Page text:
We're in the Golden Age of the Photo Collage
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January 9, 2020
In 2012, John Stezaker won one of the most prestigious awards for any photographer--the Deutsche Börse Photography Foundation Prize--and according to reports, the judges had agreed on their winner with "great unanimity.”
But that year was different from any previous year for one significant reason: Stezaker is not a photographer. He’s a collage artist, and he uses film stills and photographs he’s found on the internet and in flea markets to create his works.
The decision was major for the photography world. In effect, it called into question whether or not an artist even needs to take pictures in order to revolutionize the medium. It sparked much debate about the future of photography, so much so that The Guardian’s Sean O'Hagan felt compelled to pen an article defending the choice. Still, if we dig a little deeper, we might discover that photography and collage have always been destined to collide, at least in some ways.
It wasn’t until 1912 that Georges Braque and Pablo Picasso brought collage into the mainstream but it took a long time for photo collage to blossom into what it is today. In the digital age, this notion of “pure” photography has become a lot more complicated. Today, images are filtered, tweaked, and composited. We can easily bring together elements from multiple different photos and merge them into one. In a 2016 essay for the International Center of Photography, Barbara Confino goes so far as to suggest that Photoshopping is, at its core, a kind of collaging. “In short,” she writes, “photography is becoming a subset of collage.”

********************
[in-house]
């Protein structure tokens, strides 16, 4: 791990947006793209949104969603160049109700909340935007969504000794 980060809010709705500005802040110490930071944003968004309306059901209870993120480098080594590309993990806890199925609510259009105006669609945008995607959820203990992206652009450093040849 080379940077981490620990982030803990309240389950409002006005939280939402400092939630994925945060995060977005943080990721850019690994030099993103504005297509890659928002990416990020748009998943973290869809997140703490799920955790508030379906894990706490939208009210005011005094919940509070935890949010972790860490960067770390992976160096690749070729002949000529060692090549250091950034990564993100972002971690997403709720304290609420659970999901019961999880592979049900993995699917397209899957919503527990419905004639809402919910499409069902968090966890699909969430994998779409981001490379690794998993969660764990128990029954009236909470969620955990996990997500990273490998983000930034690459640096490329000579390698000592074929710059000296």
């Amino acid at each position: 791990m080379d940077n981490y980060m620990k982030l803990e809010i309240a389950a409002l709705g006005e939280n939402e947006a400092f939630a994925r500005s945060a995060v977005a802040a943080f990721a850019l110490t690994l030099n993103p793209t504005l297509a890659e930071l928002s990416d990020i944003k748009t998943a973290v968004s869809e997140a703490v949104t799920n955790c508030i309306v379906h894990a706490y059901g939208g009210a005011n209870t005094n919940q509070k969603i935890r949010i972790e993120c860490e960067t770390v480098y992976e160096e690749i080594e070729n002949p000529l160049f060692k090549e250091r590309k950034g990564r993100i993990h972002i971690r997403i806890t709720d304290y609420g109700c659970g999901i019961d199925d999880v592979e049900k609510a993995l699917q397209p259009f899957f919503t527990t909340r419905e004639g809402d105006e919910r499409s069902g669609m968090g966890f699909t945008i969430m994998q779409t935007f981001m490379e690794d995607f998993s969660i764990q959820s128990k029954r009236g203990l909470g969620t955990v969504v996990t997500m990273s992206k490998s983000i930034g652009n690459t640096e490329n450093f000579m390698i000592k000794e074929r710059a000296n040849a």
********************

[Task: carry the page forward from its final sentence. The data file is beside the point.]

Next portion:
When compared with other media, photography is still quite young — perhaps in its angsty teenage years. Sooner or later, it was bound to mature, grow, fracture, and soar in a thousand different directions. Rest assured, photography as we’ve known it for a century and a half isn’t going anywhere. It’s simply expanding its horizons and we’re lucky to be watching it happen right before our eyes.